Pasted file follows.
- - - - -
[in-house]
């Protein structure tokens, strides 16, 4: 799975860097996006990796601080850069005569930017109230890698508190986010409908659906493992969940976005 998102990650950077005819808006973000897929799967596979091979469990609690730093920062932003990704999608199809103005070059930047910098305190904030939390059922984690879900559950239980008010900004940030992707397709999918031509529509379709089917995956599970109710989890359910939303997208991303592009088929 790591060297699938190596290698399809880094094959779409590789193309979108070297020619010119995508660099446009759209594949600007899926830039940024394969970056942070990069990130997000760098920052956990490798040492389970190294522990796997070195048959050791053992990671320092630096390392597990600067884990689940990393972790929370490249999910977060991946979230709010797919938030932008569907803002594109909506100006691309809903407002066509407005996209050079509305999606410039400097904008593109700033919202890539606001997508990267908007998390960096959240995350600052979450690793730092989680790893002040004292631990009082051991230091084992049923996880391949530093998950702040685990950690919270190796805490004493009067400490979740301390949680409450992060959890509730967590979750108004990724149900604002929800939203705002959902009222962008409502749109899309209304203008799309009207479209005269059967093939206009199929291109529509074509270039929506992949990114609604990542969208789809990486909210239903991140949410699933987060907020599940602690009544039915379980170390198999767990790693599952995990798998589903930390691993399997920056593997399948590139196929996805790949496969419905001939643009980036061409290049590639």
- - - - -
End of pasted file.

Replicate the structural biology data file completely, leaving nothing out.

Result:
[in-house]
């Protein structure tokens, strides 16, 4: 799975860097996006990796601080850069005569930017109230890698508190986010409908659906493992969940976005 998102990650950077005819808006973000897929799967596979091979469990609690730093920062932003990704999608199809103005070059930047910098305190904030939390059922984690879900559950239980008010900004940030992707397709999918031509529509379709089917995956599970109710989890359910939303997208991303592009088929 790591060297699938190596290698399809880094094959779409590789193309979108070297020619010119995508660099446009759209594949600007899926830039940024394969970056942070990069990130997000760098920052956990490798040492389970190294522990796997070195048959050791053992990671320092630096390392597990600067884990689940990393972790929370490249999910977060991946979230709010797919938030932008569907803002594109909506100006691309809903407002066509407005996209050079509305999606410039400097904008593109700033919202890539606001997508990267908007998390960096959240995350600052979450690793730092989680790893002040004292631990009082051991230091084992049923996880391949530093998950702040685990950690919270190796805490004493009067400490979740301390949680409450992060959890509730967590979750108004990724149900604002929800939203705002959902009222962008409502749109899309209304203008799309009207479209005269059967093939206009199929291109529509074509270039929506992949990114609604990542969208789809990486909210239903991140949410699933987060907020599940602690009544039915379980170390198999767990790693599952995990798998589903930390691993399997920056593997399948590139196929996805790949496969419905001939643009980036061409290049590639």